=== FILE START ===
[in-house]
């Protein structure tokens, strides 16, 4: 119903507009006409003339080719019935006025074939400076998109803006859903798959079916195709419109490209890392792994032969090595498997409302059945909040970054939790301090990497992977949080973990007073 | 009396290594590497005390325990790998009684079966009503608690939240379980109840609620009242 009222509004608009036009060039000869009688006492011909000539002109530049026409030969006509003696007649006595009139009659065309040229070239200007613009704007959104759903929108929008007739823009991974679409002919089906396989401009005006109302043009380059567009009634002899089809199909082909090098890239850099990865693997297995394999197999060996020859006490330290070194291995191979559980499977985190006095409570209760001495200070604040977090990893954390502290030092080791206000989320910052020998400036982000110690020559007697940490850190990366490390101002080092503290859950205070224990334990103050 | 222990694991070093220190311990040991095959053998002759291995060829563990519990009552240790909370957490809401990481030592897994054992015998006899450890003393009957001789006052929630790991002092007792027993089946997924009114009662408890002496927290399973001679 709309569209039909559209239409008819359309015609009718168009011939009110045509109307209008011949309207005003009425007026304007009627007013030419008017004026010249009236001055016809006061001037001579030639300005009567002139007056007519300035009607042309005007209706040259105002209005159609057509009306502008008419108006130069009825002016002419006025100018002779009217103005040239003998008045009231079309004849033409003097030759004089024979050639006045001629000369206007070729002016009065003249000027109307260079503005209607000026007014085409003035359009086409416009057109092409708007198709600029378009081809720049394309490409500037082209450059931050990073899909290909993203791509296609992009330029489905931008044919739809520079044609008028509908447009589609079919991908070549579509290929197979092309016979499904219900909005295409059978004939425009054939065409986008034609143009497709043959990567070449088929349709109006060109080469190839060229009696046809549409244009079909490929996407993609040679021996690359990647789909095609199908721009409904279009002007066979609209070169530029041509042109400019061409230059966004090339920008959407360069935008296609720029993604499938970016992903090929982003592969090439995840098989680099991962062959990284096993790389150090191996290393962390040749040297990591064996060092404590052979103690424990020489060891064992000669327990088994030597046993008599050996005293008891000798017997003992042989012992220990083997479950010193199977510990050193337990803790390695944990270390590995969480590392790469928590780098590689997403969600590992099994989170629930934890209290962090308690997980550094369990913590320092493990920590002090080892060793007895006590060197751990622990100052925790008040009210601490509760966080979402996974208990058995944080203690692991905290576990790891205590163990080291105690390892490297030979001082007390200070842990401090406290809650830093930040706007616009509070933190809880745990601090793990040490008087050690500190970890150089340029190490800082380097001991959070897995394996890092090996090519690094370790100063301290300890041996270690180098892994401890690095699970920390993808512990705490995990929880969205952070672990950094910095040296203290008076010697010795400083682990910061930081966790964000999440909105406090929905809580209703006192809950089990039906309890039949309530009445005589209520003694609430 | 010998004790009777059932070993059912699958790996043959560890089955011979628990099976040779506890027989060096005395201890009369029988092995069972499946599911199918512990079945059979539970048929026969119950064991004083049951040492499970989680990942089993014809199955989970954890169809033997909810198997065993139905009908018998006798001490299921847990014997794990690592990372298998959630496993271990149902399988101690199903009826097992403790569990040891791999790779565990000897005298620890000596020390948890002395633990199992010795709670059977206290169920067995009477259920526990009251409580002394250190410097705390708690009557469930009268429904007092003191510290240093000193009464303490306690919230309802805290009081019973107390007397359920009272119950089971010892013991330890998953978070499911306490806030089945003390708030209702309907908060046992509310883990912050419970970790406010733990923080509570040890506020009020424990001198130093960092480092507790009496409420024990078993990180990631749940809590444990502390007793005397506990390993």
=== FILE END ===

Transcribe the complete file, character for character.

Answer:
[in-house]
């Protein structure tokens, strides 16, 4: 119903507009006409003339080719019935006025074939400076998109803006859903798959079916195709419109490209890392792994032969090595498997409302059945909040970054939790301090990497992977949080973990007073 | 009396290594590497005390325990790998009684079966009503608690939240379980109840609620009242 009222509004608009036009060039000869009688006492011909000539002109530049026409030969006509003696007649006595009139009659065309040229070239200007613009704007959104759903929108929008007739823009991974679409002919089906396989401009005006109302043009380059567009009634002899089809199909082909090098890239850099990865693997297995394999197999060996020859006490330290070194291995191979559980499977985190006095409570209760001495200070604040977090990893954390502290030092080791206000989320910052020998400036982000110690020559007697940490850190990366490390101002080092503290859950205070224990334990103050 | 222990694991070093220190311990040991095959053998002759291995060829563990519990009552240790909370957490809401990481030592897994054992015998006899450890003393009957001789006052929630790991002092007792027993089946997924009114009662408890002496927290399973001679 709309569209039909559209239409008819359309015609009718168009011939009110045509109307209008011949309207005003009425007026304007009627007013030419008017004026010249009236001055016809006061001037001579030639300005009567002139007056007519300035009607042309005007209706040259105002209005159609057509009306502008008419108006130069009825002016002419006025100018002779009217103005040239003998008045009231079309004849033409003097030759004089024979050639006045001629000369206007070729002016009065003249000027109307260079503005209607000026007014085409003035359009086409416009057109092409708007198709600029378009081809720049394309490409500037082209450059931050990073899909290909993203791509296609992009330029489905931008044919739809520079044609008028509908447009589609079919991908070549579509290929197979092309016979499904219900909005295409059978004939425009054939065409986008034609143009497709043959990567070449088929349709109006060109080469190839060229009696046809549409244009079909490929996407993609040679021996690359990647789909095609199908721009409904279009002007066979609209070169530029041509042109400019061409230059966004090339920008959407360069935008296609720029993604499938970016992903090929982003592969090439995840098989680099991962062959990284096993790389150090191996290393962390040749040297990591064996060092404590052979103690424990020489060891064992000669327990088994030597046993008599050996005293008891000798017997003992042989012992220990083997479950010193199977510990050193337990803790390695944990270390590995969480590392790469928590780098590689997403969600590992099994989170629930934890209290962090308690997980550094369990913590320092493990920590002090080892060793007895006590060197751990622990100052925790008040009210601490509760966080979402996974208990058995944080203690692991905290576990790891205590163990080291105690390892490297030979001082007390200070842990401090406290809650830093930040706007616009509070933190809880745990601090793990040490008087050690500190970890150089340029190490800082380097001991959070897995394996890092090996090519690094370790100063301290300890041996270690180098892994401890690095699970920390993808512990705490995990929880969205952070672990950094910095040296203290008076010697010795400083682990910061930081966790964000999440909105406090929905809580209703006192809950089990039906309890039949309530009445005589209520003694609430 | 010998004790009777059932070993059912699958790996043959560890089955011979628990099976040779506890027989060096005395201890009369029988092995069972499946599911199918512990079945059979539970048929026969119950064991004083049951040492499970989680990942089993014809199955989970954890169809033997909810198997065993139905009908018998006798001490299921847990014997794990690592990372298998959630496993271990149902399988101690199903009826097992403790569990040891791999790779565990000897005298620890000596020390948890002395633990199992010795709670059977206290169920067995009477259920526990009251409580002394250190410097705390708690009557469930009268429904007092003191510290240093000193009464303490306690919230309802805290009081019973107390007397359920009272119950089971010892013991330890998953978070499911306490806030089945003390708030209702309907908060046992509310883990912050419970970790406010733990923080509570040890506020009020424990001198130093960092480092507790009496409420024990078993990180990631749940809590444990502390007793005397506990390993």